Our theme for the month of June is “sex and the church.” To read posts from our first pass at this theme, check out our June 2018 archives.
[A]t twelve weeks the “unborn human being” has “taken on the human form in all relevant respects.” – Samuel Alito, draft opinion in Dobbs v. Jackson Women’s Health Organization
I, too, have taken on the human form in all relevant respects, although I couldn’t find mention of it in Alito’s draft opinion… There is almost no part of the human body that does not transform in pregnancy. One way or another, your flesh will be torn asunder, whether what you are carrying feels like an invited guest or an invader. – Irin Carmon, “I, Too, Have a Human Form”
What is a person? I couldn’t give a particularly confident answer. Philosophers, theologians, and other thinkers have debated the question for centuries. When personhood starts, when it ends, how it manifests itself, what meaning it even has in the first place—these are all deeply complex questions answered differently at different times and by different cultures and religions. (Notably, however, there appears to have never been a question that men are persons, especially white men. This is in stark contrast to the groups of people whose personhood has been questioned or denied: women, children, disabled persons, enslaved persons, and various nations’ indigenous persons, for starters.)
The stakes of personhood go well beyond metaphysics given the myriad legal rights that attach to persons. (Of course in the law, “persons” also often include corporations and other organizations through a legal fiction.) And one of the more crucial questions regarding legal personhood is when it starts—specifically in the context of abortions. With his forthcoming Supreme Court opinion in Dobbs v. Jackson Women’s Health Organization, self-described Republican operative and all-around crank Samuel Alito has taken a large step towards incorporating his own religious view of personhood’s beginnings into federal law.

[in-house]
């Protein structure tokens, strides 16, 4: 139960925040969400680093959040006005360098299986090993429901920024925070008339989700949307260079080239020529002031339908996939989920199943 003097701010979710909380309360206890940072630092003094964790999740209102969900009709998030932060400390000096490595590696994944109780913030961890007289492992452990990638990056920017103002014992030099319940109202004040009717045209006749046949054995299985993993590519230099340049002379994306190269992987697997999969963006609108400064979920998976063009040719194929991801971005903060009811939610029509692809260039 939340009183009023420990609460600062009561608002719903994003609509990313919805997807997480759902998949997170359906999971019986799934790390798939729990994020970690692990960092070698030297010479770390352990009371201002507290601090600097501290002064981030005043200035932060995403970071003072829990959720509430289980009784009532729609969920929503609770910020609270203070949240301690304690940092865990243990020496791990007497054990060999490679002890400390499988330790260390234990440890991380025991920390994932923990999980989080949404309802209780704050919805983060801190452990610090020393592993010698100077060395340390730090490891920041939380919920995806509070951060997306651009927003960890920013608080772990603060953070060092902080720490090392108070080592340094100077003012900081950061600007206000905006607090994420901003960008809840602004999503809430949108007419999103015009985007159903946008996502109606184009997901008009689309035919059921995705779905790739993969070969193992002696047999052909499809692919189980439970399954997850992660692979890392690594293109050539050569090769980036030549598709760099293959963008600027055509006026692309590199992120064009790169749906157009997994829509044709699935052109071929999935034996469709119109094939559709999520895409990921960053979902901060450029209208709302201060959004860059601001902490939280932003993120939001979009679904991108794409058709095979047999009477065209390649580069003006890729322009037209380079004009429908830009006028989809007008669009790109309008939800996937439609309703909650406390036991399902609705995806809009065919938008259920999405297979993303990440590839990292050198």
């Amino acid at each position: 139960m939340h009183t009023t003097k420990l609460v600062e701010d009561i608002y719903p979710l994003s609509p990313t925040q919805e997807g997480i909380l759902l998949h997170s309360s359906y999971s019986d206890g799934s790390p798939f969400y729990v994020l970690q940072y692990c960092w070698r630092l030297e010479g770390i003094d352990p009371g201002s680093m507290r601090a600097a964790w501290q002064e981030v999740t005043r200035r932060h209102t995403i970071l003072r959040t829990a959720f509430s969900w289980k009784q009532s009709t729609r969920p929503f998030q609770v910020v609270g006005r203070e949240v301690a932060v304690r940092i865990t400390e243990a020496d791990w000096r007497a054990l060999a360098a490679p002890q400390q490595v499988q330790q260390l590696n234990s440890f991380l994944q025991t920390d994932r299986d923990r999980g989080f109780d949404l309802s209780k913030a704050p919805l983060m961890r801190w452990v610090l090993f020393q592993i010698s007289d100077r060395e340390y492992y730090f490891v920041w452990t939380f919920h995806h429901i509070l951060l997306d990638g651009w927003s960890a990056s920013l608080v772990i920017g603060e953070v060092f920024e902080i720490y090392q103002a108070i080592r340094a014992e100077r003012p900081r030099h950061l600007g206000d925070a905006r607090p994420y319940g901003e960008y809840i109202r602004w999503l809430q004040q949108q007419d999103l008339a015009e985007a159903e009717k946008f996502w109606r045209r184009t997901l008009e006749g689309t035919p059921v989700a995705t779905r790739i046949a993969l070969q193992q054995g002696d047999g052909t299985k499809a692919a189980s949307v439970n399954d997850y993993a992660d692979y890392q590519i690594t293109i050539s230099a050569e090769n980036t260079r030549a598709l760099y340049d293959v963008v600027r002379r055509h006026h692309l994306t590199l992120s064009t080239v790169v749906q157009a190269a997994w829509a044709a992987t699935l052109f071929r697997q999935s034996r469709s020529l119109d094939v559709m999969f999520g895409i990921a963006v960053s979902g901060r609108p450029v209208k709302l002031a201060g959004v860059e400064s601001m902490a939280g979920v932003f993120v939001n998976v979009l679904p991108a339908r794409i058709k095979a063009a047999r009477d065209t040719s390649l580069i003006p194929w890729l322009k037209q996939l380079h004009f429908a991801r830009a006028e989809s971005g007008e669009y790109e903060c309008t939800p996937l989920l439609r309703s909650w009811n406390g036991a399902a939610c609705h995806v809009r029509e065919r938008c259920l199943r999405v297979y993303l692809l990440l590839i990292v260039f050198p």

Alito’s Dobbs opinion, joined by four of the five other Republicans on the Supreme Court, doesn’t quite establish fetal personhood. It doesn’t have to, yet. For now those justices will settle for overturning a landmark half-century-old legal precedent, reaffirmed repeatedly and as recently as 2016, simply because they now wield enough unreviewable power to do so without consequence. Their decision will complete a fifty-year crusade to impose a specific Christian morality onto all Americans. And the Dobbs outcome will be bad enough—women will die because of five lawyers’ religious beliefs. But make no mistake: soon there will be a series of lawsuits claiming that abortion itself is unconstitutional on the theory that personhood begins at conception. There is no doubt in my mind that these same five justices will run with that argument. Indeed, thirty-nine states currently recognize fetal personhood and have fetal homicide laws. When Dobbs comes down, prosecutions will rise. Many women will go to jail. More will die.
I would be remiss not to say that, at this point, the Dobbs opinion is not published and is therefore not in effect. Abortion is still legal everywhere (some blatantly unconstitutional state laws to the contrary). It is technically possible that the opinion will change or that someone will withdraw their vote. But that’s not going to happen. Roe v. Wade will be gone within a month.
When the cases arguing for fetal personhood start rolling in, they will be premised on a particular strain of evangelical Christian thinking that has dominated the Republican Party since at least Reagan. Christian thought has varied on the beginning of personhood and the morality of abortion forever—some medieval writers thought personhood started at birth, some later thinkers thought it was at conception, some at a midway point. But by zeroing in on various biological features of fetuses that can be shown through more modern science, the right-wing evangelical movement found a tangible foothold from which to wage decades-long cultural warfare. Making abortion a primary electoral issue every year with visceral stakes (they have hearts and toenails and sometimes move!) and wrapping it in Christian language (they’re children of God!) has proved to be a fairly successful strategy. Alito’s opinion in Dobbs echoes the cultural war he has been a zealous participant in by lengthily describing those biological features—facts that are entirely irrelevant to the case. In so doing, he is relying on a specific religious movement’s beliefs to craft federal law. The next step will be to extend the imposition of those beliefs. And naturally, by emphasizing fetal personhood and rights the Supreme Court will inexorably deny the personhood and rights of women.
I feel compelled to write about abortion because that burden shouldn’t fall exclusively on people who are capable of having one. I am not pro-choice; I am pro-abortion. Abortions should be accessible and affordable for anyone who wants one. I don’t particularly care if they’re rare or not. Whether or not a person chooses to have an abortion, how they became pregnant, the experience of pregnancy, the reasons for abortion—none of these questions are my business, and they sure as fuck aren’t Sam Alito’s.